Benefits advisers key to cutting $500 billion umbilical cord
American parents are collectively spending $500 billion a year to support their grown children — double the amount they’re contributing to their personal retirement accounts, according to a new study.
Financial planners say this practice is jeopardizing parents, who are giving up retirement savings to support their adult children. Benefit advisers can help by directing employees to financial services.
The rise of dependent adult children is a fairly new problem. The joint study by Bank of America Merrill Lynch and market research firm Age Wave shows 31% of adults aged 18 to 34 still live at home, a 50% increase from the 1960s. The same study says 79% of parents are still financially supporting children in that age bracket.
“In generations past, once you hit your 18th or 21st birthday, it was generally believed you were living on your own,” says Ken Dychtwald, CEO and founder of Age Wave, which focuses on issues that affect an aging population. “Maybe it’s because tuition and rent are so high and jobs are hard to get, but it’s presenting substantial financial consequences for parents, who currently are not saving for retirement.”
Current economic circumstances are to blame for the surge of dependent adult children, according to Dychtwald. For example, College Board reports the current cost of in-state tuition for a public college averages $10,000 a year; back in the 1960s, it was around $300 a year, he says . Also factor in the higher costs of living and the hoops graduates need to jump through to obtain jobs with livable salaries — like unpaid internships — Dychtwald says it’s no wonder young adults have a hard time leaving the nest.
“Financial advisers are in a great position to take inventory of your situation with you,” says Lorna Sabbia, head of retirement and personal wealth solutions at BAML. “They’re also a great tool for educating the next generation on financial wellness. It would be really helpful to have a family meeting with a financial adviser.”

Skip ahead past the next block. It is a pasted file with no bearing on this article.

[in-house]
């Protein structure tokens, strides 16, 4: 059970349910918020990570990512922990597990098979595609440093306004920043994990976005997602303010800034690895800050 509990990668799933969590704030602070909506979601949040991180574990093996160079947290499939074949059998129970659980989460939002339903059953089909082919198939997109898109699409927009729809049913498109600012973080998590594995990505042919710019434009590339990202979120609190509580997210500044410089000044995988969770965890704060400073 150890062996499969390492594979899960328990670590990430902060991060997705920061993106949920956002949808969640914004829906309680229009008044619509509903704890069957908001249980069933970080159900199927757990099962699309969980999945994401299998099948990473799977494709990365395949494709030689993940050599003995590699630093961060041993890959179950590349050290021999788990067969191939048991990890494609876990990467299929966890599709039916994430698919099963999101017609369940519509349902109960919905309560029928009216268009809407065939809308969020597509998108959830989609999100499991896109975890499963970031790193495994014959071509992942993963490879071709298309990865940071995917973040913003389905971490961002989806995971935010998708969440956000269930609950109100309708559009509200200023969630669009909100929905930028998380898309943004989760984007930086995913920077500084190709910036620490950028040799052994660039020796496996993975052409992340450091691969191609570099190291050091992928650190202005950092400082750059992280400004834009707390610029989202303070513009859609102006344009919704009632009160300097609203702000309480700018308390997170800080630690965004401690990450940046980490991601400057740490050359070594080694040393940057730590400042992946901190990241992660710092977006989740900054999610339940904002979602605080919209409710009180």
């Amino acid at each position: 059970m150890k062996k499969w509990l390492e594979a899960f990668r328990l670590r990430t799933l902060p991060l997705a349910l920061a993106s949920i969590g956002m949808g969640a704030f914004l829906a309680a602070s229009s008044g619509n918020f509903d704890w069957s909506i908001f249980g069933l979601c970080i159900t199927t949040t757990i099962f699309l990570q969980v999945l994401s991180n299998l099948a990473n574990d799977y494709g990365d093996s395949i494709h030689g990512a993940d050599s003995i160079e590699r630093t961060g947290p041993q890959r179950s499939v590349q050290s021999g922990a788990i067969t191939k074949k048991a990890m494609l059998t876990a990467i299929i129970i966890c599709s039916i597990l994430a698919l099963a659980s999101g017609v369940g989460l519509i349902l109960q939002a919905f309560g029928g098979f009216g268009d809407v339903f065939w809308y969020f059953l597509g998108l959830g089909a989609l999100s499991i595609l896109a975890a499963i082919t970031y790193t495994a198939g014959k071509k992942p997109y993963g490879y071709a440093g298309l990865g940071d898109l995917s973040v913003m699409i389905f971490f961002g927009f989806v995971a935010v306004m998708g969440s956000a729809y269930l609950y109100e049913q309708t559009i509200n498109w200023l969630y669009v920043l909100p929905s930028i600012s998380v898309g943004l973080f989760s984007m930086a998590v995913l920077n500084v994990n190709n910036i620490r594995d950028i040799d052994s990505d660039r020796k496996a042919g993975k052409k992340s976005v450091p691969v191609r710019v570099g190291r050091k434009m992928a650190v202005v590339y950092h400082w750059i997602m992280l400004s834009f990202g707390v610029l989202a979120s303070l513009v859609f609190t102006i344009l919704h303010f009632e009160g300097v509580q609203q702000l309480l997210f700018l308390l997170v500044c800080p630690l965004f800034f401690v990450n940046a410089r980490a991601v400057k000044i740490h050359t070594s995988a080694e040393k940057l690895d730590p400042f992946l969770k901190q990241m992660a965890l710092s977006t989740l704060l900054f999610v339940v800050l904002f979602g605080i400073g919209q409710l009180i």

Sabbia warns that a financial adviser will recommend parents immediately stop paying for at least some of their adult child’s expenses. But they’ll also work with the adult child to craft their own plan for financial independence.
“By talking about these topics we’re encouraging children to become financially independent,” says Sabbia. “We can open up conversations within the family, or work with the adult child to address questions they may be embarrassed to ask in front of their parents.”
While over 70% of parents said they’d financially support their adult children, half said they wish they had established boundaries on how much they would contribute. Dychtwald notes that some adult children expect financial support from their parents.
“Children don’t realize the significant pressure and contribution their parents are making by continuing to support them,” says Lisa Margeson, head of retirement client experience and communications at BAML. “That’s another area where advisers can help maneuver the conversation.”
Margeson says Merrill Lynch provides its employees with access to a network of experts who specialize in caregiver issues, an umbrella that includes dependent adult children. She notes that it’s a good idea for companies to designate an individual or committee that can refer employees to helpful resources.